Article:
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Tyson Fury Rips Eddie Hearn for Spreading Gossip, David Haye Also Floats “Not Ready” Rumors

By: John “Gutterdandy” Walker

WBC World Heavyweight Champion Tyson Fury of the UK has hit back at the consistent circulating rumors regarding his readiness to defend the belt against the man he took it from, Deontay Wilder of the USA, this coming Saturday night in Las Vegas.

Fury (30-0-1, 21 KOs) has been dogged by gossip — that has only grown louder as the fight approaches — to the effect that he has not prepared properly for his first-ever title defense. The final fight of a trilogy with Wilder comes after Covid-19 delays and the scrapping of a proposed “megafight” with now former unified champ Anthony Joshua that was close to becoming reality.

Among those spreading these rumors has notably been Matchroom Boxing head honcho Eddie Hearn, who said in a recent interview that, “I just don’t think [Fury[ is in the kind of condition he was for the second fight” with Wilder.

“He had the first fight fall through with COVID and he’s been flying backwards and forwards. I just don’t think he’s had the ideal preparation at all,” Hearn continued.

While Hearn said he thought Fury would win the third meeting between the two men, he also stoked doubts by saying that this supposed lack of preparation on Fury’s part would mean that the powerful 

American might take advantage of a lapse of concentration on the part of his British opponent. 

“Is [Fury] ready to beat Deontay Wilder?” Hearn asked rhetorically.

“Probably,” Hearn continued, “but the problem is, when you fight Wilder, as Luis Ortiz found out, you can just win every single round, and if you switch off for a nanosecond, the fight is over. So that’s the only reason this fight is intriguing.”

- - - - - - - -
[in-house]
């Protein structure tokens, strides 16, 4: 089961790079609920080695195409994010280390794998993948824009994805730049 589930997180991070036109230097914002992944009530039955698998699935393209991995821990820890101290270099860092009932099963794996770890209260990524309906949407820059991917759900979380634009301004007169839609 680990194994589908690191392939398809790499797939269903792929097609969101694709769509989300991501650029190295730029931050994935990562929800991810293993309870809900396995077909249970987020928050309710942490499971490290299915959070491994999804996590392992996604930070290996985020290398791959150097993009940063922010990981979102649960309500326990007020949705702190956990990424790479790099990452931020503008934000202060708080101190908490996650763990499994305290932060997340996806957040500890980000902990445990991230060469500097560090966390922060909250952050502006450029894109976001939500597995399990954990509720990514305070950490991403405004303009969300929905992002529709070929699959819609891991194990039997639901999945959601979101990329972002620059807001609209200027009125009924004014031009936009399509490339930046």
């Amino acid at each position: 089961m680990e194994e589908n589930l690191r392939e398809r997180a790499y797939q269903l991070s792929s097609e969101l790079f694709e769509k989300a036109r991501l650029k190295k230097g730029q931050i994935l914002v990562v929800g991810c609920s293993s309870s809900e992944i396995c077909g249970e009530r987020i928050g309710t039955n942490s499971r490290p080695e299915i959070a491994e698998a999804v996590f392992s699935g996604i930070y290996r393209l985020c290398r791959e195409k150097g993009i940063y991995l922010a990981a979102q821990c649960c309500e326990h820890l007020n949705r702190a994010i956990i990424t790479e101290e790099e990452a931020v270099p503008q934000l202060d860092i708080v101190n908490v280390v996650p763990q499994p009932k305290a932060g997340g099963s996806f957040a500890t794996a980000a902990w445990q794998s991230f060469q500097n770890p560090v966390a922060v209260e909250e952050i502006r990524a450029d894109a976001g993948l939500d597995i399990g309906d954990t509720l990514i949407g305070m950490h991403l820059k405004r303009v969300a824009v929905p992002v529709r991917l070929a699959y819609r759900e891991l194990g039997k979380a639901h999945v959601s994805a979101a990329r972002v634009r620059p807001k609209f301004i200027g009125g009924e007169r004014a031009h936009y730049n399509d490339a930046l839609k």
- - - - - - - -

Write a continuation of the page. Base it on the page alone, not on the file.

Likewise, former British cruiserweight and heavyweight champion David Haye has also been stoking the “Fury’s not ready” rumor mill, telling talkSPORT that, “I’ve seen Tyson Fury not preparing as he did the second time ’round [against Wilder].”

“Maybe there’s some overconfidence going into this fight.” Haye–who is himself angling for a comeback fight against Fury–excitedly continued. “Maybe he’s so supremely confident from the second fight that [Fury] believes he’s going to roll into this third fight and it’s going to be a home run straight away.”

Fury has now hit back at the rumors swirling around him, from Hearn, Haye, and others, attributing the gossip to his intentional lack of a social media presence as he prepared for the upcoming fight with Wilder.

The rumors, Fury recently told Steve Bunce of BT Sport, “are because I’ve been off social media for so long.”

Noting that, in order to focus, he had banned those in his camp from posting footage of his training camp on various websites, Fury explained that “when you’re not on social media, all of a sudden you’ve gone on a mad bender! Because, the world is controlled by social media, or so it seems.”

As for the culprits responsible for spreading such blasphemous rumors about him, Fury was direct.

“It’s mainly my rivals whose talk this is,” a bemused Fury told Bunce.

“Now I seen Eddie Hearn said I’m not ready and I’m not focused, but, wouldn’t you think he’d shut up now that his man [Anthony Joshua] has been beaten again?”

Hearn, Fury explained, “has no relevance here in Las Vegas, for me, talking about me. Why does it matter to him what I’m doing, I don’t get involved in his business at all. I don’t care what [Hearn and Joshua] do, it’s none of my concern.”

Tyson Fury is, however, ready to get involved in at least one aspect of Hearn’s business. He has offered to train Matchroom heavyweight and former champ Joshua personally–at no cost –with the guarantee that his on-again, off-again opponent A.J. will win a rematch with new unified heavyweight champion Oleksandr Usyk of Ukraine.

“If I trained Joshua [for the rematch], he’d definitely beat Oleksandr Usyk,” Fury opined, apparently in earnest.

“And I would be open to doing it. I’ll do it for free because I don’t need the money. I guarantee [Joshua] would beat him!”

No doubt this “generous” offer from the WBC heavyweight champ was also meant as a sly shot at Joshua’s now widely criticized approach for his latest, disastrous outing: a unanimous decision loss against the former unified cruiserweight king Usyk.

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